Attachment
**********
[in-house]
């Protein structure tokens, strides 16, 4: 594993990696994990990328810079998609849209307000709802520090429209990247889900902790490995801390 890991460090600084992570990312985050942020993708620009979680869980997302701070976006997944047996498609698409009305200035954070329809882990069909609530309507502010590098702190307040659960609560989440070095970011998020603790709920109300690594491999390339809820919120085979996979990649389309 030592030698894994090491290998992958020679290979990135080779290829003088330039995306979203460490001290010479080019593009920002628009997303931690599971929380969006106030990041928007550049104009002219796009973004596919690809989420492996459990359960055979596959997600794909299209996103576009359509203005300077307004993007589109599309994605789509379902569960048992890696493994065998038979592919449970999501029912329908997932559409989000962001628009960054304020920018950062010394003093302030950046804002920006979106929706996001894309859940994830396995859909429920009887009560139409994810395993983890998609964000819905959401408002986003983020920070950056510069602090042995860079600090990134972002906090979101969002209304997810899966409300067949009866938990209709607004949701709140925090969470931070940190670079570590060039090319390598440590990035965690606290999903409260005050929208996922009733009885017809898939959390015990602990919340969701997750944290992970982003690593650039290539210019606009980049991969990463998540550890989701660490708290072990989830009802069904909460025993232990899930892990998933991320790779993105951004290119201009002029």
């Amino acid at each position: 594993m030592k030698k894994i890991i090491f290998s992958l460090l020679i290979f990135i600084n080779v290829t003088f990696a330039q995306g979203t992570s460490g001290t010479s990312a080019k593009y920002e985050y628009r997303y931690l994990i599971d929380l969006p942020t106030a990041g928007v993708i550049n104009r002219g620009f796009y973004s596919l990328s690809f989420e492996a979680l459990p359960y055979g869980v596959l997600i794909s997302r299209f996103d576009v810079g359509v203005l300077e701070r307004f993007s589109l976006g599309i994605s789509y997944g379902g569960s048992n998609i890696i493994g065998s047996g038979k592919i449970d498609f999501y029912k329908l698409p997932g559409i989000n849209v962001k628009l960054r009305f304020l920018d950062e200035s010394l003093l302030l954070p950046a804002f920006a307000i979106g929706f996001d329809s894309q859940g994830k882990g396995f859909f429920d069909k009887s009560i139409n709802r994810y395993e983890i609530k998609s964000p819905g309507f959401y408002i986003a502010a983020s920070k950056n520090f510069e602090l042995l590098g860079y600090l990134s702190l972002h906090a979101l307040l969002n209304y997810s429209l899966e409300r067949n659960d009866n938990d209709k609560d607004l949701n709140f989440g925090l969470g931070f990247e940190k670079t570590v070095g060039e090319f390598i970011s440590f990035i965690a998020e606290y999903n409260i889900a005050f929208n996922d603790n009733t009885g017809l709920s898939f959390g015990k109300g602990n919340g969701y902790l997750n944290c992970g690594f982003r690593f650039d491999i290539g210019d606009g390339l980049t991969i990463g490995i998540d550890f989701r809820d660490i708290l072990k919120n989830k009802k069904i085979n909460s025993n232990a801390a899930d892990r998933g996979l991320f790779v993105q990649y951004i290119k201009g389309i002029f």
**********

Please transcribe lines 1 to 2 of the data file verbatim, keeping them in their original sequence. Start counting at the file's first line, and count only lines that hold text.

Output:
[in-house]
């Protein structure tokens, strides 16, 4: 594993990696994990990328810079998609849209307000709802520090429209990247889900902790490995801390 890991460090600084992570990312985050942020993708620009979680869980997302701070976006997944047996498609698409009305200035954070329809882990069909609530309507502010590098702190307040659960609560989440070095970011998020603790709920109300690594491999390339809820919120085979996979990649389309 030592030698894994090491290998992958020679290979990135080779290829003088330039995306979203460490001290010479080019593009920002628009997303931690599971929380969006106030990041928007550049104009002219796009973004596919690809989420492996459990359960055979596959997600794909299209996103576009359509203005300077307004993007589109599309994605789509379902569960048992890696493994065998038979592919449970999501029912329908997932559409989000962001628009960054304020920018950062010394003093302030950046804002920006979106929706996001894309859940994830396995859909429920009887009560139409994810395993983890998609964000819905959401408002986003983020920070950056510069602090042995860079600090990134972002906090979101969002209304997810899966409300067949009866938990209709607004949701709140925090969470931070940190670079570590060039090319390598440590990035965690606290999903409260005050929208996922009733009885017809898939959390015990602990919340969701997750944290992970982003690593650039290539210019606009980049991969990463998540550890989701660490708290072990989830009802069904909460025993232990899930892990998933991320790779993105951004290119201009002029």